Author Archives: bdevera@usc.edu

Taiwanese Death Practices

The interviewer’s initials are denoted through the initials BD, while the informant’s responses are marked as MW.


MW: If a person dies, we have to not eat meat. Because our religion is Buddhism. They believe that you have to clarify yourself, as a family, so that your family member that died will go to heaven.

BD: You can’t eat meat for how long?

MW: I think for at least 30 days.

BD: Does only your family do this?

MW: It’s not only just my family. I think all Taiwanese families, and probably Chinese families too. For seven days we will turn on the lights, after they died, we believe that their spirit will come back. The light needs to be on so they can see. We also have to clean the front doorway, like with no shoes, so that they can walk into the house. Another thing we do is put coins at the door because we believe there is a God controlling the money, and he can walk in. But this one we do all the time.

BD: Not just after someone died?

MW: No, all the time for good luck.


 

Analysis:
This conversation had quite a few folk beliefs, some regarding death, some about good luck. It is rooted in Buddhism, according to the informant, and it is interesting how food is related to death in this way. The Providence Zen Center.  says the time period should be 49 days, for people to “check their consciousness and digest their karma,” http://providencezen.org/49-day-funeral-ceremony.

Doors and Windows Saying

The interviewer’s initials are denoted through the initials BD, while the informant’s responses are marked as PH.

PH: Every time that I’m blocking something, specifically when I’m like walking by the television and my mom is watching TV and then I get distracted, and I start watching, and I’m standing in front of the television, and she says “you’re a better door than window!” Like, “please move, you’re blocking my way.” But it’s like a cute thing that she says.

BD: Did she get it from anywhere?

PH: I don’t know! I think it is a normal saying, and I think her mom used to say it to her, but I’m not sure.


Analysis:
This piece of folklore is a very lighthearted metaphor. I have never heard it before, but it does make an awful lot of sense. It is interesting how the informant’s mother had likely heard it from her own mother, and I speculate this saying may be relegated to only their family. The use of doors and windows draws the mind to think of houses and buildings, which may be an effect the metaphor is going for.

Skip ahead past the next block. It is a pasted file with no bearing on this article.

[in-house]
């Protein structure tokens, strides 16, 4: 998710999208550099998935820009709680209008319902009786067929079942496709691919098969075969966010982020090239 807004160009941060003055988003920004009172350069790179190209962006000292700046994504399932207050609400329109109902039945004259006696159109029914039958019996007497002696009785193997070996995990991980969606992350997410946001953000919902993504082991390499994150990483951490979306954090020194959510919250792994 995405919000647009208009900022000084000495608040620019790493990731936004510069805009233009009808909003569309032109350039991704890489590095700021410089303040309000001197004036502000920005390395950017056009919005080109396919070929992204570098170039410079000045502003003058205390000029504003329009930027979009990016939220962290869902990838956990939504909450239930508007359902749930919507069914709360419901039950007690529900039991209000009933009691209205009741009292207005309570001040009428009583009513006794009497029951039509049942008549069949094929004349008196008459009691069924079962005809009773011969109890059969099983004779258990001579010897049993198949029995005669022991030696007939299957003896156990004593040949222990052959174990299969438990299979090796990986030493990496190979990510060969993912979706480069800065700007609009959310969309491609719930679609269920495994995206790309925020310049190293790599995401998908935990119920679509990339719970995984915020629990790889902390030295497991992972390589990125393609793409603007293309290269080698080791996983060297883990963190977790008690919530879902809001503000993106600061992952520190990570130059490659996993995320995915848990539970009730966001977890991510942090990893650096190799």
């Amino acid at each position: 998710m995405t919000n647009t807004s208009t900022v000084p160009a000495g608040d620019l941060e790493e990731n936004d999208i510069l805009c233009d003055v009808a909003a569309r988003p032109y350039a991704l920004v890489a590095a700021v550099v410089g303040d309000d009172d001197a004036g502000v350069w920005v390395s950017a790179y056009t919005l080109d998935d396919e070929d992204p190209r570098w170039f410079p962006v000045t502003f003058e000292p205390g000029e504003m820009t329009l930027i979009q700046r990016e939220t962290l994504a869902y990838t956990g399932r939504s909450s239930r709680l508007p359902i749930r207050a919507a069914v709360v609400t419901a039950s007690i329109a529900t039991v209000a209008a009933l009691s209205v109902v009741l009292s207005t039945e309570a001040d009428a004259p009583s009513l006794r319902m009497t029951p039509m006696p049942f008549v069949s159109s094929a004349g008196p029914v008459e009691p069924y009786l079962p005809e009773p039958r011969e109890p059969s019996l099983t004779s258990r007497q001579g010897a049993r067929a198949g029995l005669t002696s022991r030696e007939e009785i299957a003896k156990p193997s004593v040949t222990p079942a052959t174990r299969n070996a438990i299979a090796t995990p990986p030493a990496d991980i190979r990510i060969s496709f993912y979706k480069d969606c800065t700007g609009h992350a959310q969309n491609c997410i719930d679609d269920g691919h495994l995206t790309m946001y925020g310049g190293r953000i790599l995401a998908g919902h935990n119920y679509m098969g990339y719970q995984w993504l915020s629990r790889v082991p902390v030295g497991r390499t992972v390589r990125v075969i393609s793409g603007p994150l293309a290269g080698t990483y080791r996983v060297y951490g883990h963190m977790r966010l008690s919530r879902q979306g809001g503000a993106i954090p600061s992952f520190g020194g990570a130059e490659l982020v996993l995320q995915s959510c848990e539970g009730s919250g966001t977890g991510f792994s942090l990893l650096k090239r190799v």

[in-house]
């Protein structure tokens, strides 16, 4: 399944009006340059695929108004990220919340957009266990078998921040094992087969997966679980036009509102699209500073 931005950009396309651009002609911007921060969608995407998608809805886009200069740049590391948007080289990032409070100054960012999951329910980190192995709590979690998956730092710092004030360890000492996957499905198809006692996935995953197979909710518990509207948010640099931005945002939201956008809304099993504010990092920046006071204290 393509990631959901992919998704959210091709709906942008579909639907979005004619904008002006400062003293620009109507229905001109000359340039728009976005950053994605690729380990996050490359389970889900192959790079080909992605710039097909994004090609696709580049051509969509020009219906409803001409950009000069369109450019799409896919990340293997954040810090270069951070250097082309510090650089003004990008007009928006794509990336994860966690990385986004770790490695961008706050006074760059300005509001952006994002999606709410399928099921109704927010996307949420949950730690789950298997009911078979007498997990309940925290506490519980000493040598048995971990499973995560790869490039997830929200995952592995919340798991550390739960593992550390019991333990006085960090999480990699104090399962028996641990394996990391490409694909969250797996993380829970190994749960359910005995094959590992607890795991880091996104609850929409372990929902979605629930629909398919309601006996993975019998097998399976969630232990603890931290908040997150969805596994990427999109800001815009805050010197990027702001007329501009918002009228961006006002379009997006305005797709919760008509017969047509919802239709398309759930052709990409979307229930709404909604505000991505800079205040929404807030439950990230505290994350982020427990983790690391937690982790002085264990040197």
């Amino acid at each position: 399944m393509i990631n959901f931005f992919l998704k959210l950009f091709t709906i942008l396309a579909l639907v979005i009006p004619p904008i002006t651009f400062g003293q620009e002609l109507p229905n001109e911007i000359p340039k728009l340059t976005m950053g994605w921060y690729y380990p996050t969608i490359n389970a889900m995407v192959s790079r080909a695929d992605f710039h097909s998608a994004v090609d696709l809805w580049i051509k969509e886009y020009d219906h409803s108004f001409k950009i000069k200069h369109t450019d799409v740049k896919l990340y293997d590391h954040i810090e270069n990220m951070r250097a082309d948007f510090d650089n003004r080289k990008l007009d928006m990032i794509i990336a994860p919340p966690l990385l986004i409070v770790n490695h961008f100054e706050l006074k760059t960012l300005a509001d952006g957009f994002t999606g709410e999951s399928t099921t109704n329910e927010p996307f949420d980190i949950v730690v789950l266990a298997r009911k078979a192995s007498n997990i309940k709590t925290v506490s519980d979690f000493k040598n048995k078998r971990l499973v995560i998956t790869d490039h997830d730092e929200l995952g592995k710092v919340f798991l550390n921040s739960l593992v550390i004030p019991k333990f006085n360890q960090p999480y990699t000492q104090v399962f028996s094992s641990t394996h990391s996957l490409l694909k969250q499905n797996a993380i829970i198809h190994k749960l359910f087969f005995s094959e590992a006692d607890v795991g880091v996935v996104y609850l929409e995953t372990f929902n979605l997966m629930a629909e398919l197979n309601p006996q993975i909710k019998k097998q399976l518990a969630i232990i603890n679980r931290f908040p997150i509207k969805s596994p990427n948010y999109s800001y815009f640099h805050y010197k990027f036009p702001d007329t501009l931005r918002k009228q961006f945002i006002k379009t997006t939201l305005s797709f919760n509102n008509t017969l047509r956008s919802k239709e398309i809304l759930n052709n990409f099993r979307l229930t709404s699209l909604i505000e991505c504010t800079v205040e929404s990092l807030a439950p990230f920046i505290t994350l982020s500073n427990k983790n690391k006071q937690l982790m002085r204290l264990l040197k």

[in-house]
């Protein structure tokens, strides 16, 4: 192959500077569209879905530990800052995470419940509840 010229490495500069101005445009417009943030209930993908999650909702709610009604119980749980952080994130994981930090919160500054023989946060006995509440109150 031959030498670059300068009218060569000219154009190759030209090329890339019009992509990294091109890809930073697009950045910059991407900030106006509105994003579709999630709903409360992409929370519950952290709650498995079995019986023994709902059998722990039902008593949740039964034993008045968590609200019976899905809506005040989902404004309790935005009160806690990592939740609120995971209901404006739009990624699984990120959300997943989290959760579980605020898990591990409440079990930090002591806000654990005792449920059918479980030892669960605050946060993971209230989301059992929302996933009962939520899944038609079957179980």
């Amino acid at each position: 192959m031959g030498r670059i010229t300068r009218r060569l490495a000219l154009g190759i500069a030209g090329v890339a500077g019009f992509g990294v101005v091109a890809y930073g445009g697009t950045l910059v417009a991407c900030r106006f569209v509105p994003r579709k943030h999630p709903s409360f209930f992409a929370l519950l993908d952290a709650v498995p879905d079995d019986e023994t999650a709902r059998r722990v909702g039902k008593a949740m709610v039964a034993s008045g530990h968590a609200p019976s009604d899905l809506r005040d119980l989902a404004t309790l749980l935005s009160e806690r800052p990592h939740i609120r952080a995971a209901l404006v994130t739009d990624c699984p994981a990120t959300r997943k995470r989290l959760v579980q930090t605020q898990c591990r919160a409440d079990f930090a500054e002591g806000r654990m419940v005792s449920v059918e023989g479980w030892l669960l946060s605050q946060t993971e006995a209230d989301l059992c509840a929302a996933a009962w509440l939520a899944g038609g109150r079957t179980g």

“Fricky, Dicky, Dutch!”

The interviewer’s initials are denoted through the initials BD, while the informant’s responses are marked as NC.

NC: My father used to say “fricky, dicky, dutch!” whenever he got frustrated with something, but I have no idea why. I thought it was like a normal thing for people to say when they were frustrated. But then I was talking to my brother, and he told me he said that one time and everyone looked at him really weirdly, and that’s how he learned. So he gave me advice so I wouldn’t make the same mistake.

BD: Did your dad get this from anywhere in particular?

NC: I have no idea. My dad’s spanish, so English is his second language, so he definitely didn’t get it from his family. I have no idea. I feel like it’s something—when he says it, it’s like “freeky deeky duck!” because he has a Spanish accent—I guess it’s something that sort of rhymes, when you say it, it rolls off the tongue.

BD: No one else in your family says it?

NC: No.


Analysis: I hypothesize this bit of folk speech arose out of a need to not use profanity. It is interesting how it would have passed down to generations after the informant’s father, if not for the normalization by society—an unusual saying is stifled by those who are not familiar with it. The three words in the phrase seem to have no interconnectedness, save for the similar endings of the first two, and similar beginnings of the last two. Perhaps it only arose for the way it rolls off of the tongue.

Christmas Traditions

The interviewer’s initials are denoted through the initials BD, while the informant’s responses are marked as NC.